As we head into this week’s Fourth of July celebrations, it’s worth highlighting the domestic journey the U.S. is currently embarking on. The attempted supply-side rejuvenation of the U.S. economy via an industrial growth policy further supports the already unfolding capex boom. In this week’s Economics Weekly, William Blair Macro Analyst Richard de Chazal reexamines America’s trajectory and what this could mean for the structure of growth dynamics going forward.

The Return of Supply-Side Economics

Under Presidents Biden and Trump, the U.S. has decisively moved away from the neoliberal laissez-faire growth models strongly personified by the Clinton, Bush Jr., and Obama terms in office and returned to promoting a supply-side agenda, as pursued by President Reagan.

The neoliberal model was built on the view that with U.S. hegemony inalienable, open free trade with emerging nations, such as China—hyper-globalization—would result in a win-win situation for both parties, even if one party was (for a time) not on a level playing field. Aggregate trade increased substantially even amid aggressively protectionist measures, including a deeply undervalued exchange rate, heavily depressed wages, closed capital markets to foreign ownership, and the forced transfer of technology and IP. All these actions were tolerated with the view that, eventually, they would result in the emergence of a new mammoth global consumer that would hoover up American exports.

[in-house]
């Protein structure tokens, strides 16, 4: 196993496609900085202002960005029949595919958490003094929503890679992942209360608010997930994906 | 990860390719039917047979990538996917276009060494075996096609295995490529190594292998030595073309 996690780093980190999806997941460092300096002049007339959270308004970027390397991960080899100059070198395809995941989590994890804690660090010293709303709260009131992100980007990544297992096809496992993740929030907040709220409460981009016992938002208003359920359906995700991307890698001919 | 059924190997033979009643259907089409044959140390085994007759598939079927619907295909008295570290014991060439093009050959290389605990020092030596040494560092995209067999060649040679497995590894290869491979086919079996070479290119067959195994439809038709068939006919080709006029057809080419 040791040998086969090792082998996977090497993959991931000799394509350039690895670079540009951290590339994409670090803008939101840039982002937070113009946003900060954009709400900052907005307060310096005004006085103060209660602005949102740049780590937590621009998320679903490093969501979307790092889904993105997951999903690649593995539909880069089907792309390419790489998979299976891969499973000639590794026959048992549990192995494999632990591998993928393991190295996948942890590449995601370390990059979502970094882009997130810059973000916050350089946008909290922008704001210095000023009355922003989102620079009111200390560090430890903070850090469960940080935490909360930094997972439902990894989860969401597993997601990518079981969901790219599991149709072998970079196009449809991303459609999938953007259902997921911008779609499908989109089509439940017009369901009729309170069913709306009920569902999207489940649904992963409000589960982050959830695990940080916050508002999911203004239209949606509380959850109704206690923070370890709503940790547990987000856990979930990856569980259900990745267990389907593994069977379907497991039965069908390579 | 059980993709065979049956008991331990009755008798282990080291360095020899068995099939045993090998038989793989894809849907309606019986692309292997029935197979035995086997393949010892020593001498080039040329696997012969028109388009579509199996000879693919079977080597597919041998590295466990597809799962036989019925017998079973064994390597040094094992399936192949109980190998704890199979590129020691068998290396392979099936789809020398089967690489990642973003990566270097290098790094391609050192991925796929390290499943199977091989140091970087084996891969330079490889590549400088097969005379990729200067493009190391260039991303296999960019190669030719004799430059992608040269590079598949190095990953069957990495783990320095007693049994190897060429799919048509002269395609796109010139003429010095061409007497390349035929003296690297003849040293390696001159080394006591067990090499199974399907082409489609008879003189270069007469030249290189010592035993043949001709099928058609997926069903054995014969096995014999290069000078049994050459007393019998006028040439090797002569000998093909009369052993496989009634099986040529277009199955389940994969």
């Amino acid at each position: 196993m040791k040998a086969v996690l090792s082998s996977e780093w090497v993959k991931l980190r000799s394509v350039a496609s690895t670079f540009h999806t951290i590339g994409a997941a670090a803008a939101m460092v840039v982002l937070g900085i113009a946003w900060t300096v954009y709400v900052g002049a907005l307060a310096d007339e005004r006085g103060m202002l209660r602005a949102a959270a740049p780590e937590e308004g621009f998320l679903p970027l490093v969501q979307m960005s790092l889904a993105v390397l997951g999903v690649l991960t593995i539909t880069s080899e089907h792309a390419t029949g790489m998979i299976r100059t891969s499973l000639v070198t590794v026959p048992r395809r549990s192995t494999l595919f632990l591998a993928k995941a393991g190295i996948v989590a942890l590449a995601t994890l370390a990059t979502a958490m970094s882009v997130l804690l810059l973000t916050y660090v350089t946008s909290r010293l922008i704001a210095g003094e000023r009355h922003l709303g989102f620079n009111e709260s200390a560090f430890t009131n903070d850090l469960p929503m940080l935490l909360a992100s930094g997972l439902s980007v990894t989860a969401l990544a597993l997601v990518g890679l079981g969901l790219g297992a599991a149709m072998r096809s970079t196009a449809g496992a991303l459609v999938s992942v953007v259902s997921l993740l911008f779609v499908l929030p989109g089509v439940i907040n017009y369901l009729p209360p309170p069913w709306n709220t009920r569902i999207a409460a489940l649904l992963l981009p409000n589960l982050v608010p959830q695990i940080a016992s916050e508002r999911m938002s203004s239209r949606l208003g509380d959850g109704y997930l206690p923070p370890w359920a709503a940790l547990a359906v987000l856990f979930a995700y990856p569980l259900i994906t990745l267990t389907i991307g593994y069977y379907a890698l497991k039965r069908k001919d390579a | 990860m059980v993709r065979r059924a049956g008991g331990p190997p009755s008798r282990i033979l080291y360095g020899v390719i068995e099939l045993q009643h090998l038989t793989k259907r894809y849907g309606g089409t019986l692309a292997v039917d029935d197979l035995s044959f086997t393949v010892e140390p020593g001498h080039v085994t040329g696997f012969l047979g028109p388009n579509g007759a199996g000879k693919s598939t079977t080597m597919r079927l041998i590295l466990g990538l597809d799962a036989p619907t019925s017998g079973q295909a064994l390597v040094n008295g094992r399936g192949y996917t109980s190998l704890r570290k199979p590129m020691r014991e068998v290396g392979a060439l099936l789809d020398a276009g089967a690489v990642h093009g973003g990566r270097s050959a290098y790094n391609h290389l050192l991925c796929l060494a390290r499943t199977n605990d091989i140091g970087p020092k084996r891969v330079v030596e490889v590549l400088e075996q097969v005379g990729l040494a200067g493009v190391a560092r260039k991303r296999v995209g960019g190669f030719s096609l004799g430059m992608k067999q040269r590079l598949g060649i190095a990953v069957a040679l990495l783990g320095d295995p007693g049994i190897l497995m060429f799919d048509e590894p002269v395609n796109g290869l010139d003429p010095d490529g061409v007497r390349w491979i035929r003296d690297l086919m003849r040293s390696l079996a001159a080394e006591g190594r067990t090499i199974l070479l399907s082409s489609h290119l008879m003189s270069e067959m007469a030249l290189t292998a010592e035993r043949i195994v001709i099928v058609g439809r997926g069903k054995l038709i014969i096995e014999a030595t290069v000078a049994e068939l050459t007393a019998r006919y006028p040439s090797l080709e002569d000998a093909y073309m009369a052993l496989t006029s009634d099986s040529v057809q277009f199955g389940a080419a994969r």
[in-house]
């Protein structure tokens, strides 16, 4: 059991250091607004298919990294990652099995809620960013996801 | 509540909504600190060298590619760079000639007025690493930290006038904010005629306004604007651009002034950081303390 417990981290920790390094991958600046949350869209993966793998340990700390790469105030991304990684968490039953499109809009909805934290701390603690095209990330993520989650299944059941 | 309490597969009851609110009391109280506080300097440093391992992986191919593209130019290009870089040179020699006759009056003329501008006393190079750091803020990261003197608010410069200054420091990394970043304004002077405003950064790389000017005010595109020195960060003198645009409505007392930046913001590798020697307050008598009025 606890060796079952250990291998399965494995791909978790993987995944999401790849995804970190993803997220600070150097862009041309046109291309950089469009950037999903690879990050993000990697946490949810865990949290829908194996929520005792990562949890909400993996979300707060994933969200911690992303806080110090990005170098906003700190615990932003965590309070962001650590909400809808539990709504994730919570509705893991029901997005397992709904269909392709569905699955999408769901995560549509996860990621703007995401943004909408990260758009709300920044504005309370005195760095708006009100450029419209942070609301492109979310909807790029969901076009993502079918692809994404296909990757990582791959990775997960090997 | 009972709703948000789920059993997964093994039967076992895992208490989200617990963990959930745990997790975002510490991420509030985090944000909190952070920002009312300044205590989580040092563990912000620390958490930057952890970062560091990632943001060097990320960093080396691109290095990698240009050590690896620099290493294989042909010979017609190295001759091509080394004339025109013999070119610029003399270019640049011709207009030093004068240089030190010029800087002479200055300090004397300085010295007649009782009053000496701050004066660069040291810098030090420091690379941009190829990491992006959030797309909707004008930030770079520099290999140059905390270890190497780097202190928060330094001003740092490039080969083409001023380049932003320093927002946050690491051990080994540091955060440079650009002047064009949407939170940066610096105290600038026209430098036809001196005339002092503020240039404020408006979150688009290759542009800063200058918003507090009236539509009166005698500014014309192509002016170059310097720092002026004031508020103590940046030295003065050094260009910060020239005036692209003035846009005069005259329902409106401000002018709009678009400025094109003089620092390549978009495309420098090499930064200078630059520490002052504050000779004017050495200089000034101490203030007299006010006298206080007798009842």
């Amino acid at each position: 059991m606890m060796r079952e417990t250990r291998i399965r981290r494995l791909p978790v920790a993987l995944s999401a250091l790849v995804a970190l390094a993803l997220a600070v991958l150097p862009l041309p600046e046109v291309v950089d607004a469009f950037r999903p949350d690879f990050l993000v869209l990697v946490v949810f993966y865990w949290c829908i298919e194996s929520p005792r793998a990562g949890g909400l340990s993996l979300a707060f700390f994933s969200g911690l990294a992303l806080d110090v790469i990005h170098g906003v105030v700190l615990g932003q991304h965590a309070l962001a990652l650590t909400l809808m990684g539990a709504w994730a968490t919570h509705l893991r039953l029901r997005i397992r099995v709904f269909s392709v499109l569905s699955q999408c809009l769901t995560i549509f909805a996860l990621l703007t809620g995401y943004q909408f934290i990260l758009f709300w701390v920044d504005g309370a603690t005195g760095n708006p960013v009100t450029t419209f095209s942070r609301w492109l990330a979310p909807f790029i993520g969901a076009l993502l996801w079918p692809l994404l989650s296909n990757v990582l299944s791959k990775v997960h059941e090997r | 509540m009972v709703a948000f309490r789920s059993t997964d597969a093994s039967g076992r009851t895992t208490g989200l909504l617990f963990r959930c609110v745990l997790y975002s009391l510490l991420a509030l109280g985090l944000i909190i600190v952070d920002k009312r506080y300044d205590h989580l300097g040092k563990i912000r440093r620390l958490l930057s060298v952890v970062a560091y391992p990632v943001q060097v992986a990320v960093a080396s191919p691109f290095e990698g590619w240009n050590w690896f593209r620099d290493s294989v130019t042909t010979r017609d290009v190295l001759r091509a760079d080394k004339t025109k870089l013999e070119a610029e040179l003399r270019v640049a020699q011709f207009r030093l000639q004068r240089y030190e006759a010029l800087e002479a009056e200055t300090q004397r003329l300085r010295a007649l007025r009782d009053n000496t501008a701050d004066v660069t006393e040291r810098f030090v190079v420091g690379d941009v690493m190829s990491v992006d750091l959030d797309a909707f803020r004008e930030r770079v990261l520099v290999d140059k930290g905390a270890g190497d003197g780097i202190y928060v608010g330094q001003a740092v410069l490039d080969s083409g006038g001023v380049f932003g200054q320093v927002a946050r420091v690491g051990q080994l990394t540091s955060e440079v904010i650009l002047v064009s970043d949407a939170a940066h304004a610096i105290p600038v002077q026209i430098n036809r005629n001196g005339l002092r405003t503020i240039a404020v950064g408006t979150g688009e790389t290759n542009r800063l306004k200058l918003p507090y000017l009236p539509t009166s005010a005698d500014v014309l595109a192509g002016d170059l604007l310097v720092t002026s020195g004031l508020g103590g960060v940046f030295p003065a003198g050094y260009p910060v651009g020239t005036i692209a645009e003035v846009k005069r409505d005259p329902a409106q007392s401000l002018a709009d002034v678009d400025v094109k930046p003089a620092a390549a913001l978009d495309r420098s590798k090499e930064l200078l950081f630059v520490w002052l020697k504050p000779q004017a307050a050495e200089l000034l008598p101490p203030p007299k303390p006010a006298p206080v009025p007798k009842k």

That hasn’t happened yet. China continues to run a heavily imbalanced economy that is biased toward investment spending over consumer spending. In the meantime, many U.S. industries and towns were hollowed out, and IP was lost. Most companies are now much less inclined to discuss China's total addressable market (TAM) opportunities. In recent years, many have made it a point to tell investors just how limited their exposure to that country is.

Meanwhile, a new industrial growth strategy has emerged under President Trump and now under President Biden.

President Trump preferred to engage this strategy via lower corporate taxes and increased tariffs on foreign goods, which he says will be pursued with much more vigor if he’s reelected, along with a forced devaluation of the dollar, where winning was defined as shrinking the trade deficit. President Biden preferred a strategy of subsidies and incentives to strategic industries. Through the Inflation Reduction Act, the Infrastructure Investment and Jobs Act, and the CHIPS and Science Act, Biden is attempting to relevel the playing field.

As expensive as these acts seem, they’re still less than four times smaller than the subsidies being issued by China to its industries. The report by the Kiel Institute notes that 99% of listed firms in China received direct government subsidies in 2022.

The goals of the Biden administration’s policies include increasing supply chain independence, tightening national security, harnessing new technology to limit the impact of climate change, and providing for a cleaner energy future. They also endeavor to rejuvenate the country’s industrial manufacturing base and the national psyche in the process. Measuring success should include several factors, such as: rising productivity, stable inflation, a better mix between corporate profits and employees’ wages, lower carbon emissions and increased use of greener energy deficit, and greater business investment and industrial growth.